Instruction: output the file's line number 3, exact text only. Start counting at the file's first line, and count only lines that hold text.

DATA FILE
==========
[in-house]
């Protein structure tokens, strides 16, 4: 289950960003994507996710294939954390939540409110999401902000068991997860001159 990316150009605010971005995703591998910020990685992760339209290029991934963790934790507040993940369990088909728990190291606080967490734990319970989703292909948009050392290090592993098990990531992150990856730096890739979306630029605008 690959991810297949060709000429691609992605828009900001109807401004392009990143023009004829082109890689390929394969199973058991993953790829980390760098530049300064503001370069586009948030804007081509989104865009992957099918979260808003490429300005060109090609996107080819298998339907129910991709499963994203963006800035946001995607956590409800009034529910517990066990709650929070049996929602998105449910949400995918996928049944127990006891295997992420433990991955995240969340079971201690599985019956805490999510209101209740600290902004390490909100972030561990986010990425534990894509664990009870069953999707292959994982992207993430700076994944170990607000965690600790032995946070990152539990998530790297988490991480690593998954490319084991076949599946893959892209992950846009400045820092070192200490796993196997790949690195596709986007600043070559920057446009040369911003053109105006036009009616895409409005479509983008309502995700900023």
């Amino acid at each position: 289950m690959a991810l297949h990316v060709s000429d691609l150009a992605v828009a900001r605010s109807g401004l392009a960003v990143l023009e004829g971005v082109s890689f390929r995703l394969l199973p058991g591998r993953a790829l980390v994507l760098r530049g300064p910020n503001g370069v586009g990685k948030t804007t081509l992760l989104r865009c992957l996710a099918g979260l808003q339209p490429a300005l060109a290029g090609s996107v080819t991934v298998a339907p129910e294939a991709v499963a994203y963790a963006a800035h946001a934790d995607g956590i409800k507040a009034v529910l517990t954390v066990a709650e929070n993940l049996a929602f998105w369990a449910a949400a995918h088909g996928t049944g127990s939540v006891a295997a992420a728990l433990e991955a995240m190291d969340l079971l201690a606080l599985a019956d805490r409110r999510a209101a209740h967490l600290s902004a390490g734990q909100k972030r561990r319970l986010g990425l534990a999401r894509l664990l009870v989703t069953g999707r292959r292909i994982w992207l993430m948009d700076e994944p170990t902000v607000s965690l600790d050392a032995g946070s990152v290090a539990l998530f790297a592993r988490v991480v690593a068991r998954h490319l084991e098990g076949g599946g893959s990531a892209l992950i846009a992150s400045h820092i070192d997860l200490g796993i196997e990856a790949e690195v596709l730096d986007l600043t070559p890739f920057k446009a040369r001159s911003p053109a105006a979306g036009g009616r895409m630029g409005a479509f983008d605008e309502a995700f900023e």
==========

């Amino acid at each position: 289950m690959a991810l297949h990316v060709s000429d691609l150009a992605v828009a900001r605010s109807g401004l392009a960003v990143l023009e004829g971005v082109s890689f390929r995703l394969l199973p058991g591998r993953a790829l980390v994507l760098r530049g300064p910020n503001g370069v586009g990685k948030t804007t081509l992760l989104r865009c992957l996710a099918g979260l808003q339209p490429a300005l060109a290029g090609s996107v080819t991934v298998a339907p129910e294939a991709v499963a994203y963790a963006a800035h946001a934790d995607g956590i409800k507040a009034v529910l517990t954390v066990a709650e929070n993940l049996a929602f998105w369990a449910a949400a995918h088909g996928t049944g127990s939540v006891a295997a992420a728990l433990e991955a995240m190291d969340l079971l201690a606080l599985a019956d805490r409110r999510a209101a209740h967490l600290s902004a390490g734990q909100k972030r561990r319970l986010g990425l534990a999401r894509l664990l009870v989703t069953g999707r292959r292909i994982w992207l993430m948009d700076e994944p170990t902000v607000s965690l600790d050392a032995g946070s990152v290090a539990l998530f790297a592993r988490v991480v690593a068991r998954h490319l084991e098990g076949g599946g893959s990531a892209l992950i846009a992150s400045h820092i070192d997860l200490g796993i196997e990856a790949e690195v596709l730096d986007l600043t070559p890739f920057k446009a040369r001159s911003p053109a105006a979306g036009g009616r895409m630029g409005a479509f983008d605008e309502a995700f900023e």